• Yet, the answer isn’t quite that simple and there is a need to put together a reasonable explanation for the sources of finance
  • LIC, for instance, has a lot of money and so it can be argued that there is no harm if a portion of this is lent to the Railways to help finance rolling out its network—after all, the Rs 150,000 crore, over five years, is being lent at a rate higher than what LIC gets when it invests in government bonds. But what if the Railways is not able to pay back the money? After all, social returns from projects and hard cash from passenger/freight revenues are two different things. And, in any case, this is not restricted to funding the Railways. LIC is being regularly asked to buy shares of PSUs being divested when there are no other takers and has even been shoring up the equity of PSU banks while there is no certainty that they will revive in the future. Even electricity finance firms REC and PFC have invested Rs 3,300 crore in bonds of banks though there is no obvious reason for them to do so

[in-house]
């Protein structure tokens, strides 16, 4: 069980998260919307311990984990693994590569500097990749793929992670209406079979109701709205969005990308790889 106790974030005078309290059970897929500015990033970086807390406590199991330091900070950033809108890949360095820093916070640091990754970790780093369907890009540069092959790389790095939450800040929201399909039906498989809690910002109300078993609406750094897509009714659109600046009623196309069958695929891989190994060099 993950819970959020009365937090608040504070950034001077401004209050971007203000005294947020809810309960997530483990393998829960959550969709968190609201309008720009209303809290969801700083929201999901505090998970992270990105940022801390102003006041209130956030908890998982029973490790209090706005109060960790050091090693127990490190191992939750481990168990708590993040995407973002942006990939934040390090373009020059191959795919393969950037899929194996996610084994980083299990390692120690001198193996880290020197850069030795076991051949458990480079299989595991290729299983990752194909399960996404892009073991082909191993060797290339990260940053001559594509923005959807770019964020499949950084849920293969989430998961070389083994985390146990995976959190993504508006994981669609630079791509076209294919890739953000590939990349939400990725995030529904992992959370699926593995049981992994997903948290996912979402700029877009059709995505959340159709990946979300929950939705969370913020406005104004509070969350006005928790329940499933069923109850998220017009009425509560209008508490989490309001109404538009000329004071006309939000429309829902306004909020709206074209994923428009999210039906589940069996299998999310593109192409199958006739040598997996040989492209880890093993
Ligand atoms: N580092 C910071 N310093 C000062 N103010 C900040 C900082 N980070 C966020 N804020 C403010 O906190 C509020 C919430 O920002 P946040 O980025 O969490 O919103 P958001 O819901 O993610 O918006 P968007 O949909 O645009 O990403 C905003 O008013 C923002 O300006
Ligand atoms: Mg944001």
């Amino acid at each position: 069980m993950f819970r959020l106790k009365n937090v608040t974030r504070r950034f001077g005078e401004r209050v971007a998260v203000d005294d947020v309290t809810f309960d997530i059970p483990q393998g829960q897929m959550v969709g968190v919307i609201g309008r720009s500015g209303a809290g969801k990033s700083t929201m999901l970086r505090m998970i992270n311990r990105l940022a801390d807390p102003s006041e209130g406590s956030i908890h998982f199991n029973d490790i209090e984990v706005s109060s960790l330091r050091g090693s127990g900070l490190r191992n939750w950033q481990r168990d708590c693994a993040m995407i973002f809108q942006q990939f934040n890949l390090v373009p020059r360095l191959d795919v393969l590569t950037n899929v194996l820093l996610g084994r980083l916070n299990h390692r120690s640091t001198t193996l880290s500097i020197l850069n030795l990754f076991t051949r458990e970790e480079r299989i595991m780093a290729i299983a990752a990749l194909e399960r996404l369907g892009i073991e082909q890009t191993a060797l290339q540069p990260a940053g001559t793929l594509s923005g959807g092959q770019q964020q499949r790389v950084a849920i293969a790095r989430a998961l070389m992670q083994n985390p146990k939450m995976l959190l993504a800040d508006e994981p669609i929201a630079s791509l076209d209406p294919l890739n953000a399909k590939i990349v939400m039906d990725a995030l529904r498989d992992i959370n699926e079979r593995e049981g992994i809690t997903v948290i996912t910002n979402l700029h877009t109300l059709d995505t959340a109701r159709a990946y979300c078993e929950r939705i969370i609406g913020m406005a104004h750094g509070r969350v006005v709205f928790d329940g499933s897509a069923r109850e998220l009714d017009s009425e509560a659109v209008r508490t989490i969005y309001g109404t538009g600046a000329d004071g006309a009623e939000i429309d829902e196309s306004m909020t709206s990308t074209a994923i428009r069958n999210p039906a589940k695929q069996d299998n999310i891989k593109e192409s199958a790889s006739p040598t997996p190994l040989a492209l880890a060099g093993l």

• LIC, it is true, has made a lot of money on its investments in PSUs in the past, but let’s keep in mind the funds with LIC are not ‘public’ monies, they are the hard-earned savings of millions of individuals whose lives depend upon LIC making money from the investments. Perhaps, the most frightening in this context are the reports that LIC has been asked to contribute to 10% of the Rs40,000 crore corpus of the National Investment and Infrastructure Fund (NIIF)
  • NIIF is meant for ‘patient’ money like that of pension funds such as LIC, and will invest in long-term infrastructure, possibly even in buying stressed assets, but if these assets don’t pan out, will the government be guaranteeing LIC’s private sector investors their money?